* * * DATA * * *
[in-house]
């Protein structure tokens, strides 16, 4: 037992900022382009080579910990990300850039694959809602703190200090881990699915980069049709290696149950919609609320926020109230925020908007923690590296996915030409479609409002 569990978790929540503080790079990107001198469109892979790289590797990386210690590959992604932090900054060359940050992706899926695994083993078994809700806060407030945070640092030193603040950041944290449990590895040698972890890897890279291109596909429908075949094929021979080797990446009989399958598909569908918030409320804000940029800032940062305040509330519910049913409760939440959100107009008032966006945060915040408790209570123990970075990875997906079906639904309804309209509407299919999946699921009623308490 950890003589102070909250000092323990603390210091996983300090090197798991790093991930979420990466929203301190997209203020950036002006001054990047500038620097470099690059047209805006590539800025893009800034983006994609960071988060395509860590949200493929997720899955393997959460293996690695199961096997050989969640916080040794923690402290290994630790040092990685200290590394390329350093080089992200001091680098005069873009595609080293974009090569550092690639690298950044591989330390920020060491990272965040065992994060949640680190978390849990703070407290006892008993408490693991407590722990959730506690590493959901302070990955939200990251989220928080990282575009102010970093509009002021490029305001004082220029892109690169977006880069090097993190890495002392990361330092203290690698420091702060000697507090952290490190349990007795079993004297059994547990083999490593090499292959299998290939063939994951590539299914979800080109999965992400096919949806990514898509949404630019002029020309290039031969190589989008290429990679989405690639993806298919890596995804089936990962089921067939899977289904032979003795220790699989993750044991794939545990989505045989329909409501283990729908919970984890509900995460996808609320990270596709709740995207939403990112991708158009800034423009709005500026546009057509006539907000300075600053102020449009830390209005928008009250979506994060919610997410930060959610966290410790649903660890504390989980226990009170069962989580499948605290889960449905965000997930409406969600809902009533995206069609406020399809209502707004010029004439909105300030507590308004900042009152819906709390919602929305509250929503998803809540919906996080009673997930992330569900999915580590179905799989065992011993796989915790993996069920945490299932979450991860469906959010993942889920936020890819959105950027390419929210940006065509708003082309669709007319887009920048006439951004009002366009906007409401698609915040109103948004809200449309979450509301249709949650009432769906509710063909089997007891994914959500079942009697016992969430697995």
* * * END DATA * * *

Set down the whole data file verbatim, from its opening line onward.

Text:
[in-house]
């Protein structure tokens, strides 16, 4: 037992900022382009080579910990990300850039694959809602703190200090881990699915980069049709290696149950919609609320926020109230925020908007923690590296996915030409479609409002 569990978790929540503080790079990107001198469109892979790289590797990386210690590959992604932090900054060359940050992706899926695994083993078994809700806060407030945070640092030193603040950041944290449990590895040698972890890897890279291109596909429908075949094929021979080797990446009989399958598909569908918030409320804000940029800032940062305040509330519910049913409760939440959100107009008032966006945060915040408790209570123990970075990875997906079906639904309804309209509407299919999946699921009623308490 950890003589102070909250000092323990603390210091996983300090090197798991790093991930979420990466929203301190997209203020950036002006001054990047500038620097470099690059047209805006590539800025893009800034983006994609960071988060395509860590949200493929997720899955393997959460293996690695199961096997050989969640916080040794923690402290290994630790040092990685200290590394390329350093080089992200001091680098005069873009595609080293974009090569550092690639690298950044591989330390920020060491990272965040065992994060949640680190978390849990703070407290006892008993408490693991407590722990959730506690590493959901302070990955939200990251989220928080990282575009102010970093509009002021490029305001004082220029892109690169977006880069090097993190890495002392990361330092203290690698420091702060000697507090952290490190349990007795079993004297059994547990083999490593090499292959299998290939063939994951590539299914979800080109999965992400096919949806990514898509949404630019002029020309290039031969190589989008290429990679989405690639993806298919890596995804089936990962089921067939899977289904032979003795220790699989993750044991794939545990989505045989329909409501283990729908919970984890509900995460996808609320990270596709709740995207939403990112991708158009800034423009709005500026546009057509006539907000300075600053102020449009830390209005928008009250979506994060919610997410930060959610966290410790649903660890504390989980226990009170069962989580499948605290889960449905965000997930409406969600809902009533995206069609406020399809209502707004010029004439909105300030507590308004900042009152819906709390919602929305509250929503998803809540919906996080009673997930992330569900999915580590179905799989065992011993796989915790993996069920945490299932979450991860469906959010993942889920936020890819959105950027390419929210940006065509708003082309669709007319887009920048006439951004009002366009906007409401698609915040109103948004809200449309979450509301249709949650009432769906509710063909089997007891994914959500079942009697016992969430697995």